Despite declining birth rates, racial disparities persist in adolescent childbearing in California. African-American and Hispanic adolescents were three to four times as likely to give birth as White females. Additionally, the adolescent birth rate varies considerably across counties, from a low of 6.7 in Marin County to a high of 43.1 in Del Norte County.

California has a number of programs aimed at preventing adolescent pregnancy and improving pregnancy outcomes among young women. CDPH funds the Information and Education Program, the Personal Responsibility Education Program authorized through the Affordable Care Act of 2010, and the Adolescent Family Life Program for expectant and parenting adolescents. Also, the state provides no-cost family planning services to eligible men and women, including adolescents, through the Family PACT Program.

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‘Individual Ownership’ Model Fuels Local Economy

Sacramento County, CA (MPG) - More than 110,000 consumers over the past year chose to become members of a local credit union headquartered in Sacramento County as of Sept. 30, 2017 (third quarter), according to the 3rd Quarter Credit Union Trends Report for Sacramento County.

Sacramento County now boasts 1.35 million individuals who are “member-owners” of 10 locally headquartered credit unions — a record high (the last historical peak was 1.05 million in 2009). Each person owns an equal share of his or her respective credit union, with all profits reinvested to benefit every member in the form of better interest rates and lower or no fees.

How these credit union members are spending their money on homes, remodeling projects, new and used automobiles, higher education, surviving life events, and other big-purchase items provides a key barometer into what’s happening across the local economy.

This news release reflects year-over-year trends in local loans and deposits and is published by the Ontario, CA-based California Credit Union League. Local consumers who are members of Sacramento County-based credit unions continue taking on first-mortgages to purchase or refinance homes. First-mortgages rose 11 percent, hitting a record $3.96 billion. (This may include fixed-rate, adjustable-rate, purchase, traditional refinance, and cash-out refinance mortgages). They are turning home equity into cash for remodeling or other large purchases. Home Equity Lines of Credit (HELOCs) and second-mortgages combined increased 5 percent, reaching $557 million — an amount not seen since 2015.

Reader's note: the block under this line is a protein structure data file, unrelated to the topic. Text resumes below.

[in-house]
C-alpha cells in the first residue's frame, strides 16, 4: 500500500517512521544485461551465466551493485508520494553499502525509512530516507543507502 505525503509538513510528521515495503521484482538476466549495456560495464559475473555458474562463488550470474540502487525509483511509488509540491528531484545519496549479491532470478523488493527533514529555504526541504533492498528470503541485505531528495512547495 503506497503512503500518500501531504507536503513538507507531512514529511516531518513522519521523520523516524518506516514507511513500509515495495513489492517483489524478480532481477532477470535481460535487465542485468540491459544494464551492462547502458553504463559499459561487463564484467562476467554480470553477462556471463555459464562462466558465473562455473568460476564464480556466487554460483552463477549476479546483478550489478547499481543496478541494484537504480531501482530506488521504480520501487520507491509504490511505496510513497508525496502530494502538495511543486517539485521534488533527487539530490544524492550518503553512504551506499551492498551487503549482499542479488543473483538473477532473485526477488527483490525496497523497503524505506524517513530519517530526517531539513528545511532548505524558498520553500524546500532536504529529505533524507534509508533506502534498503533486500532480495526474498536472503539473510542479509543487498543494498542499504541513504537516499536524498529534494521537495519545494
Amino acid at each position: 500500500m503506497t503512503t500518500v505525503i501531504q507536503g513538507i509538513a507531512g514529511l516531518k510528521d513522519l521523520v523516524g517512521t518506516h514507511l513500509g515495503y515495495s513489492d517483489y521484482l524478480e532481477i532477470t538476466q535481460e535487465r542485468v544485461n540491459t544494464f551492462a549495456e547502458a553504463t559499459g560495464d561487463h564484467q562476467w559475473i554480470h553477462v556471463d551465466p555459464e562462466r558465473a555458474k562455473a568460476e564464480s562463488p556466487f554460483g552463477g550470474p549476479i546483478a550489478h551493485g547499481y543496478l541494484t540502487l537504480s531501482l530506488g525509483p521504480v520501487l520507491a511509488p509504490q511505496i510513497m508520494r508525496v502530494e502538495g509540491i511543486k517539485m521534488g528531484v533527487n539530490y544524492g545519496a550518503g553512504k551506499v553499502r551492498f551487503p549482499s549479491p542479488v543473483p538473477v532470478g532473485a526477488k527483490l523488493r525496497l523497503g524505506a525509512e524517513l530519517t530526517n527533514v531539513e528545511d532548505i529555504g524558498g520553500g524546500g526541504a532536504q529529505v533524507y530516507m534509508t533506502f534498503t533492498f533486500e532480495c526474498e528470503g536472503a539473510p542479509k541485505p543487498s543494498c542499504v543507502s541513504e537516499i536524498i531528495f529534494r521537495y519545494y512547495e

Credit union members have slid into the driver’s seat of a newer car or truck more often. New auto loans rose 31 percent, hitting a record $3.6 billion. Used auto loans rose 22 percent, hitting a record $3 billion.They remain true to the habit of paying for life through credit cards. Credit card lending increased 6 percent, hitting a record $628 million.

Members are also trying to save more money and increasingly using credit unions to transact purchases/bill-pay. Total deposits rose 9 percent, hitting a record $15.1 billion (including record individual amounts in checking, savings and money market accounts).

“These credit union trends will continue as long as the economy continues to perform well,” said Dwight Johnston, chief economist for the California Credit Union League.

He noted some areas of concern. Employers are having increasing difficulty finding workers in a tight labor market, which will limit economic growth “to some degree.” He also has concerns the economy may start running out of steam by late 2018. Consumer spending might be “good” by then, but its growth rate could still disappoint. If Wall Street reacts negatively to consumer spending numbers versus expectations, businesses could somewhat pull back on spending and hiring plans.